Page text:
This does NOT mean pitch yourself or product. It means share an opinion or insight. Offer a solution to a problem. Share your experience as it relates to the discussion.

In networking (whether traditional networking or online), adding value in this manner is critical to keeping you on the minds of others. People want to associate with those that add value. As they cannot help knowing, liking and trusting you.

LinkedIn Active Use: 2 of 4

U (Diagram 3)Being Active on LinkedIn is key. From time to time, however, people are reluctant to do anything on social media simply because they feel woefully behind. They say or think, “I have not done anything on LinkedIn and so I am connected to so few people. What is the point of doing anything now?”

Embarking on LinkedIn can seem daunting, especially when you see what others have achieved in terms of connections, activity and traction. It is easy to have that “I will never catch up” feeling.

Do not despair. There is a quick and easy way of becoming networked on LinkedIn. The second active use of LinkedIn is to take advantage of groups.

Again, social media is nothing more than a giant networking event. Imagine that within this immense, continually-running and information rich event, there are rooms off to the side. Within these rooms are people who all have a common bond or interest.

For some, it is the fact that they are all involved in small business or a particular company. For others, it is based on where they live or went to college. And for others it is just a general interest, such as marketing, engineering or accounting.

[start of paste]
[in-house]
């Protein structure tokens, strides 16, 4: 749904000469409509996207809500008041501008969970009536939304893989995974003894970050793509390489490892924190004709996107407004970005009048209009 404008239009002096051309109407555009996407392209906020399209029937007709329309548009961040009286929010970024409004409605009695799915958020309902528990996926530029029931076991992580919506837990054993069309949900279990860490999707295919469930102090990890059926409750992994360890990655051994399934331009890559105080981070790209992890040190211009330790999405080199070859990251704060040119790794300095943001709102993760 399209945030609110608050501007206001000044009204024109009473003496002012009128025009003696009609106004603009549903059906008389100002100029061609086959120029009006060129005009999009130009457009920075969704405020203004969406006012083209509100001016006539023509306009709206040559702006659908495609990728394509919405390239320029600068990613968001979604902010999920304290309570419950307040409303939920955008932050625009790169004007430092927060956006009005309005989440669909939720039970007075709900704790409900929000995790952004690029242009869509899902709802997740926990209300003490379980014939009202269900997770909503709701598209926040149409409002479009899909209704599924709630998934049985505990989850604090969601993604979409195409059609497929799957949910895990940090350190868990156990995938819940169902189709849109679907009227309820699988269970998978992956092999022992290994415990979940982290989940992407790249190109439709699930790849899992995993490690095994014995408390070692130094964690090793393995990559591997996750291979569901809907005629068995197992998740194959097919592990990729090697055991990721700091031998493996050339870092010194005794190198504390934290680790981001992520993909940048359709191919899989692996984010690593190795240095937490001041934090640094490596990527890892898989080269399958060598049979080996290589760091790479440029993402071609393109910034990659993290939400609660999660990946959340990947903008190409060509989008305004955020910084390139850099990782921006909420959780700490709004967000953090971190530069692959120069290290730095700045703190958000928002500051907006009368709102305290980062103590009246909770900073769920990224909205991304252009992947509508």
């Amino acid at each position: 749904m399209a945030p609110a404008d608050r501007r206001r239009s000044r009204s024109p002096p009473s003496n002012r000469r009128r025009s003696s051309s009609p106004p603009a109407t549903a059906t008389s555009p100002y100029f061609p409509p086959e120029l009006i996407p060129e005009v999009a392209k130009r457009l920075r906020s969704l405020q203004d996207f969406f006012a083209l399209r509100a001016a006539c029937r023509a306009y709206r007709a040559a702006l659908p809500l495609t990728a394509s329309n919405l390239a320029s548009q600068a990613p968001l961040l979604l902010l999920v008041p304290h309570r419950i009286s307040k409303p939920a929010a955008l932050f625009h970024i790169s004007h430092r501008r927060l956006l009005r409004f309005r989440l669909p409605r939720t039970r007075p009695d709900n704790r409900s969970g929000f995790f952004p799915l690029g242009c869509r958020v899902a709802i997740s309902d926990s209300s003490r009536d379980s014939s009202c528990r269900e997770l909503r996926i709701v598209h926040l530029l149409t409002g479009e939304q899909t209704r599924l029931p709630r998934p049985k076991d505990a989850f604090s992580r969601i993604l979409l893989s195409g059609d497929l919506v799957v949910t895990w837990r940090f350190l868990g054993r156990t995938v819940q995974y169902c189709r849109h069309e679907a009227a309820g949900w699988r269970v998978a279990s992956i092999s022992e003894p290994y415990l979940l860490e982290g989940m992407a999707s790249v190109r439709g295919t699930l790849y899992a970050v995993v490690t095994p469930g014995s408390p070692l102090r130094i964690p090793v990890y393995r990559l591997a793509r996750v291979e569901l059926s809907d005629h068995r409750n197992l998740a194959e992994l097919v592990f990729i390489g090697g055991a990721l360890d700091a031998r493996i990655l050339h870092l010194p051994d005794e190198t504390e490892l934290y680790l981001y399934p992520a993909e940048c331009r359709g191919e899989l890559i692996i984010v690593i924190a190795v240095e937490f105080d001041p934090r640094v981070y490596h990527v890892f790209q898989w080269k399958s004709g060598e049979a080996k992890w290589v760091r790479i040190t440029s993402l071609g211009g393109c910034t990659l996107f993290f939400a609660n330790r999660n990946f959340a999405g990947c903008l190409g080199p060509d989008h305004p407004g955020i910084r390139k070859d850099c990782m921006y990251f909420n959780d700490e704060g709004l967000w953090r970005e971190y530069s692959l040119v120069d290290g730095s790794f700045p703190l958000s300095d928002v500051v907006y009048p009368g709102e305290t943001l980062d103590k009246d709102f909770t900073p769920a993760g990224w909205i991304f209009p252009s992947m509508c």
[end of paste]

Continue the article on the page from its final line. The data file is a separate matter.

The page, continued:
For the most part, these groups are highly welcoming and continually interested in new members. So find a group or groups that interest you and sign in. And if you cannot find a group that you would like to be part of, LinkedIn allows you to create a group and start to grow it.

Here are a couple neat things about groups.

First, normally on LinkedIn, you can only invite to connect those that you already know somehow, some way. So if you are just getting started and only have a few (if any) connections, you might feel as if there is no way (or no one to turn to) to get additional connections. Once you are admitted to a group you are able to invite to connect people who are within the group. So get into a group and seek out interesting people to connect with.

Second, normally on LinkedIn you are only permitted to communicate with the people you are directly connected to. So, again, if you have few connections, you have few people to communicate with. Once in a group, however, you are able to directly communicate with all the people within that group.

So joining or starting groups and then interacting within it is a powerful active use of social media.

LinkedIn Active Use: 1 of 4

If you went to a networking event, grabbed a chair and sat along the wall, what would you expect to gain from the experience? A: NOTHING!!! To make the event work for We have a dealyou, you need to get out and interact with people. LinkedIn is much the same. You can expect nothing from it, unless you put something into it. You need to make active use of it. There are five basic active uses of LinkedIn. The first is the professional profile.

Just like when you head to the networking event, you need to not only be visible, but you need to put your best foot forward. On LinkedIn, you have the ability to create a profile for yourself. This is your face in the crowd at this online networking event. Be sure to take the time to present yourself well.

Note that this essentially is an electronic resume or brochure for you

  • Don’t be shy and add a picture
  • Provide a short statement of not just your title, but the value you offer
  • Give a 30-Second Commercial-like overview of what you are about
  • List your work experience (listing anything that is reasonably relevant)